After finally breaking away from its QE3 price, the dollar index ran into a brick wall at its QE2 price
QE3 could not contain the dollar, but QE2 continues to do so
I think the firmness of this resistance marks a shift for the U.S. dollar. It should now trend toward weakness, perhaps as low as the QE3 price. I have started scaling out my U.S. dollar longs, but each currency pair has its nuances. I will cover them by going through each of the major currencies I follow… starting with the currency where my opinion has taken the most dramatic shift: the Australian dollar (NYSEARCA:FXA).
I covered the latest decision on monetary policy several days ago (see "The Reserve Bank Of Australia Marginally Concedes To A Brighter Outlook"). At the time, I stubbornly decided to hold onto my short Aussie bias with my short AUD/USD position given my expectation that resistance at the long-standing downtrend line would hold. I was rewarded but in a very unexpected way.
As the yen weakened rapidly in the wake of the Bank of Japan's (BoJ) decision on monetary policy, the U.S. dollar initially benefited most. It seemed as though the choice currency for betting against the yen was the U.S. dollar as the dollar initially gained on the euro and the pound. After the Bank of England (BOE) and the ECB released their decisions on monetary policy, it was as though the sigh of relief that sent those currencies gaining against the dollar, completely forgot about the Australian dollar. While the Australian dollar gained 4.3% against the Japanese yen (AUD/JPY) in the wake of the BoJ decision, it still lagged the gains of other currencies, resulting in the Australian dollar lagging the U.S. dollar, the euro and the pound in related crosses. The charts below tell the story:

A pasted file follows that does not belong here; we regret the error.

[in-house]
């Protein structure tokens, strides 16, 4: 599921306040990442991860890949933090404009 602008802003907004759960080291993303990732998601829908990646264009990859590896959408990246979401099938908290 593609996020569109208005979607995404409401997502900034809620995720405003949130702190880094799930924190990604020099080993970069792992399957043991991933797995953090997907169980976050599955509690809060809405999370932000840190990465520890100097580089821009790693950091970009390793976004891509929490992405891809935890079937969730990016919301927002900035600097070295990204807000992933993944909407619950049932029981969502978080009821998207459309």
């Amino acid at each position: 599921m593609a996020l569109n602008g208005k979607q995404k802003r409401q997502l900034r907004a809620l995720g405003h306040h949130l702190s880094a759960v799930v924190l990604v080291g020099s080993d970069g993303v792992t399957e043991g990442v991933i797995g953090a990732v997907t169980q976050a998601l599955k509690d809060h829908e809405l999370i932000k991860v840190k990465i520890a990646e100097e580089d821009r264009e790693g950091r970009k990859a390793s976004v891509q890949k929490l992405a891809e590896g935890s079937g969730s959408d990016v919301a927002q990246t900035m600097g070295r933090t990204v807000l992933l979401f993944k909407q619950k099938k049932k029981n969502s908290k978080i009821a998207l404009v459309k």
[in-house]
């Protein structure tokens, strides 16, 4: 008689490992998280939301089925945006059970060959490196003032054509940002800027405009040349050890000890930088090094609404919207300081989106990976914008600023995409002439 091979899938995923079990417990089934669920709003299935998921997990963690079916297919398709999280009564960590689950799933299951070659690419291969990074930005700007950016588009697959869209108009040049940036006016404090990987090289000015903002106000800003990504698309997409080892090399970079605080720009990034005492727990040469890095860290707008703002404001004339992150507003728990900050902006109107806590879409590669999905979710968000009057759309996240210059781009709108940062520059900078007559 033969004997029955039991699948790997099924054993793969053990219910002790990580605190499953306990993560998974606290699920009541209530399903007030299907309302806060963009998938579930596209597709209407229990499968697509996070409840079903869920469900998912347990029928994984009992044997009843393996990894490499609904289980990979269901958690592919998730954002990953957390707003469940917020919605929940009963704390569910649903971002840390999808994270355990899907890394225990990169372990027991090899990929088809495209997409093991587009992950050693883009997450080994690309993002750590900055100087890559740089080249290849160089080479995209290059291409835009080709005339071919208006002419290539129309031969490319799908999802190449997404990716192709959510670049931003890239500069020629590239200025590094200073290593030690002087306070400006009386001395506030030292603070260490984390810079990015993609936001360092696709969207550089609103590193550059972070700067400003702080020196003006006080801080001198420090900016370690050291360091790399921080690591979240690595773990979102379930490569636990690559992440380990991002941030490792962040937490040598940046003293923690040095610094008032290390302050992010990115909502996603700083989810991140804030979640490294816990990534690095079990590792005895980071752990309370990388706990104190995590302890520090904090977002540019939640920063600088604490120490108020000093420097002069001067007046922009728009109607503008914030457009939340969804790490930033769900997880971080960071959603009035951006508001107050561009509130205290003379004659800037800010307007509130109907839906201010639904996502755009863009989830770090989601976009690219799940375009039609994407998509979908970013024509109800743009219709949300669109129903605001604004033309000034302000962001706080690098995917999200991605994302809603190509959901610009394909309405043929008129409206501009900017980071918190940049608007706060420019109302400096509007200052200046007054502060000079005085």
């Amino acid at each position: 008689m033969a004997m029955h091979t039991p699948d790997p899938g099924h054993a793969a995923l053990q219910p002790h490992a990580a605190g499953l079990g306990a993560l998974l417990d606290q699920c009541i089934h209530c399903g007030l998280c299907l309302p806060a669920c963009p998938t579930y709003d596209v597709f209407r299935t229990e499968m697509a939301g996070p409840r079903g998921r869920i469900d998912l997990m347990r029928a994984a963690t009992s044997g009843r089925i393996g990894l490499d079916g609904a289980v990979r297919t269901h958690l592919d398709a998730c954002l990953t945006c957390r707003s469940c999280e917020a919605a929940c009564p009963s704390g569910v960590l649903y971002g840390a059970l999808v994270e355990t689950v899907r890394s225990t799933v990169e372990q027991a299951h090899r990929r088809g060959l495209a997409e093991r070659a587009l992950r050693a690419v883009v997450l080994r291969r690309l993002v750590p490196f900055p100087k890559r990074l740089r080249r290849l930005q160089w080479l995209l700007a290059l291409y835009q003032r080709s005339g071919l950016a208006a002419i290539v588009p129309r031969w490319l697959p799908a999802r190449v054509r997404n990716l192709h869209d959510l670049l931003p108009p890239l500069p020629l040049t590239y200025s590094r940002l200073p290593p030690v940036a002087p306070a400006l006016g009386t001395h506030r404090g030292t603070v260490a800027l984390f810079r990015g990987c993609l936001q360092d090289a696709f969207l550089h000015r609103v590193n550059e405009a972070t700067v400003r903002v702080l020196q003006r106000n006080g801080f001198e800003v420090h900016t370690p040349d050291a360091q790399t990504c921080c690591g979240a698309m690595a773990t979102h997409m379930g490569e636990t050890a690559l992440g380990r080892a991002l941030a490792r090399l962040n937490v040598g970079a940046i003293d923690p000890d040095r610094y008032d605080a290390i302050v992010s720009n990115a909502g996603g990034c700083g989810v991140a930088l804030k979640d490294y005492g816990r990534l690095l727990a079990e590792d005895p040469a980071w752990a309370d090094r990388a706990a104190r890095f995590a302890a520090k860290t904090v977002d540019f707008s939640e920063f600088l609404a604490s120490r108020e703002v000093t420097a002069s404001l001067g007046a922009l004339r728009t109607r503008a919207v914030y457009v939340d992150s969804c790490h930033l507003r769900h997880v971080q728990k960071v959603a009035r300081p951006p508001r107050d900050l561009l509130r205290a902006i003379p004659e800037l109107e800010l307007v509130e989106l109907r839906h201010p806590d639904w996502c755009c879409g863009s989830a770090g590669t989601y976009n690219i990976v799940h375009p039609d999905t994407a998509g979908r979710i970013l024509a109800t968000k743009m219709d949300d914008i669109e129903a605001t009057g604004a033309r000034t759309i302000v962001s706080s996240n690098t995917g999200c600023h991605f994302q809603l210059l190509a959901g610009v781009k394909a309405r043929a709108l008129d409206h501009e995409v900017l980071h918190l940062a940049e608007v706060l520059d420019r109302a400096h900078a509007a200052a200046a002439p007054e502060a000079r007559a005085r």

AUD/JPY crosses 100 for the first time since the month before Lehman Brothers collapsed
...but AUD/USD further retreated from resistance at the downtrend line
I think after the dust continues to settle, the Australian dollar will gain more favor. This momentum could pick up if Japanese investors and traders decide Australia is a good place to stash their rapidly evaporating currency. My expectation for U.S. dollar weakness and carry trade momentum suddenly have me favoring the Australian dollar again after nearly two years of bearishness. I have switched to long AUD/USD, will buy the next dip in AUD/JPY (hoping one comes!), and I am fading the bounces in EUR/AUD and GBP/AUD as relief rallies that will soon fade.
I had always figured I would not get bullish on the Australian dollar again until a major correction, but one has yet to arrive. For example, AUD/USD has held support around 0.95 or 0.96 since the end of 2010. If that level somehow breaks anytime soon, I will of course need to re-evaluate.
No superlative is enough for the rapid weakening in the Japanese yen in the wake of the BoJ move. When I wrote about how the Nikkei was finally selling off just on the heels of a 3-week strengthening of the yen, I claimed that it had opened a rare buying opportunity for iShares MSCI Japan Index (NYSEARCA:EWJ) and a good spot to open fresh shorts on the yen. However, I did not anticipate this instant surge to fresh 2+ year highs for EWJ.
EWJ gaps up to fresh highs in the wake of the BoJ
2013's rapid gains only take EWJ back to where it was the week before disaster struck the country in 2011
Plenty has already been written about the prospects for the yen, the Japanese economy, and monetary policy, but I want to highlight a few points that particularly caught my interest.
First, there is Seeking Alpha Contributor Axel Merk writing before the BoJ announcement: "Japan: Monetary Madness In Times Of Unsustainable Deficits?" He makes some excellent points:
The Japanese government will not be able to finance its debts if government bonds actually reflect the 2% inflation premium of a successful inflation-targeting campaign.